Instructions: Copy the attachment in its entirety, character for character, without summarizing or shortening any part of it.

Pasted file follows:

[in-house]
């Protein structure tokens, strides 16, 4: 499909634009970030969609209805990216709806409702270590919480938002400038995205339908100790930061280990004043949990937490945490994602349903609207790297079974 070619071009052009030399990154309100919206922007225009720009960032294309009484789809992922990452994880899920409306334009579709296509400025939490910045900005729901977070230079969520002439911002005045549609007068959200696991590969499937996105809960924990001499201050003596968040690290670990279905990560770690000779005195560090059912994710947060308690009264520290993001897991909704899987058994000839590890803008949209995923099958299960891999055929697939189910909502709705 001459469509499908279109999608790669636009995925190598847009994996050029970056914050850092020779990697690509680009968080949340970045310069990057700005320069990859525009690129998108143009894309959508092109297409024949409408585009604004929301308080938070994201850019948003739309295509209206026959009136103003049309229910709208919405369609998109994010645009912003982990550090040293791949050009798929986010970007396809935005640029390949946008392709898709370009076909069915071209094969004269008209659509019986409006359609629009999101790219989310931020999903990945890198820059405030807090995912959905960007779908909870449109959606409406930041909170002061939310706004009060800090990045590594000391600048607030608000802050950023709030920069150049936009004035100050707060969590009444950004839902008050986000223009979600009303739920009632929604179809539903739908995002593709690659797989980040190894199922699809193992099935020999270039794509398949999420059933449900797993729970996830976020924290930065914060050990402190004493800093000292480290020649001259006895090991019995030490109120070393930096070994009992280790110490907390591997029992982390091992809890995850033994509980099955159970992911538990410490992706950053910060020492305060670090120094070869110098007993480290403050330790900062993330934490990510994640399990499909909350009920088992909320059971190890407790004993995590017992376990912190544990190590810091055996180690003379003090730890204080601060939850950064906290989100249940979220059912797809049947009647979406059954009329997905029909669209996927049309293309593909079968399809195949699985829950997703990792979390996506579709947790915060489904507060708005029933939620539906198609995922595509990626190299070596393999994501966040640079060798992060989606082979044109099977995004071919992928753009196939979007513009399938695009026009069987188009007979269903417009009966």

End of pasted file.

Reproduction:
[in-house]
């Protein structure tokens, strides 16, 4: 499909634009970030969609209805990216709806409702270590919480938002400038995205339908100790930061280990004043949990937490945490994602349903609207790297079974 070619071009052009030399990154309100919206922007225009720009960032294309009484789809992922990452994880899920409306334009579709296509400025939490910045900005729901977070230079969520002439911002005045549609007068959200696991590969499937996105809960924990001499201050003596968040690290670990279905990560770690000779005195560090059912994710947060308690009264520290993001897991909704899987058994000839590890803008949209995923099958299960891999055929697939189910909502709705 001459469509499908279109999608790669636009995925190598847009994996050029970056914050850092020779990697690509680009968080949340970045310069990057700005320069990859525009690129998108143009894309959508092109297409024949409408585009604004929301308080938070994201850019948003739309295509209206026959009136103003049309229910709208919405369609998109994010645009912003982990550090040293791949050009798929986010970007396809935005640029390949946008392709898709370009076909069915071209094969004269008209659509019986409006359609629009999101790219989310931020999903990945890198820059405030807090995912959905960007779908909870449109959606409406930041909170002061939310706004009060800090990045590594000391600048607030608000802050950023709030920069150049936009004035100050707060969590009444950004839902008050986000223009979600009303739920009632929604179809539903739908995002593709690659797989980040190894199922699809193992099935020999270039794509398949999420059933449900797993729970996830976020924290930065914060050990402190004493800093000292480290020649001259006895090991019995030490109120070393930096070994009992280790110490907390591997029992982390091992809890995850033994509980099955159970992911538990410490992706950053910060020492305060670090120094070869110098007993480290403050330790900062993330934490990510994640399990499909909350009920088992909320059971190890407790004993995590017992376990912190544990190590810091055996180690003379003090730890204080601060939850950064906290989100249940979220059912797809049947009647979406059954009329997905029909669209996927049309293309593909079968399809195949699985829950997703990792979390996506579709947790915060489904507060708005029933939620539906198609995922595509990626190299070596393999994501966040640079060798992060989606082979044109099977995004071919992928753009196939979007513009399938695009026009069987188009007979269903417009009966």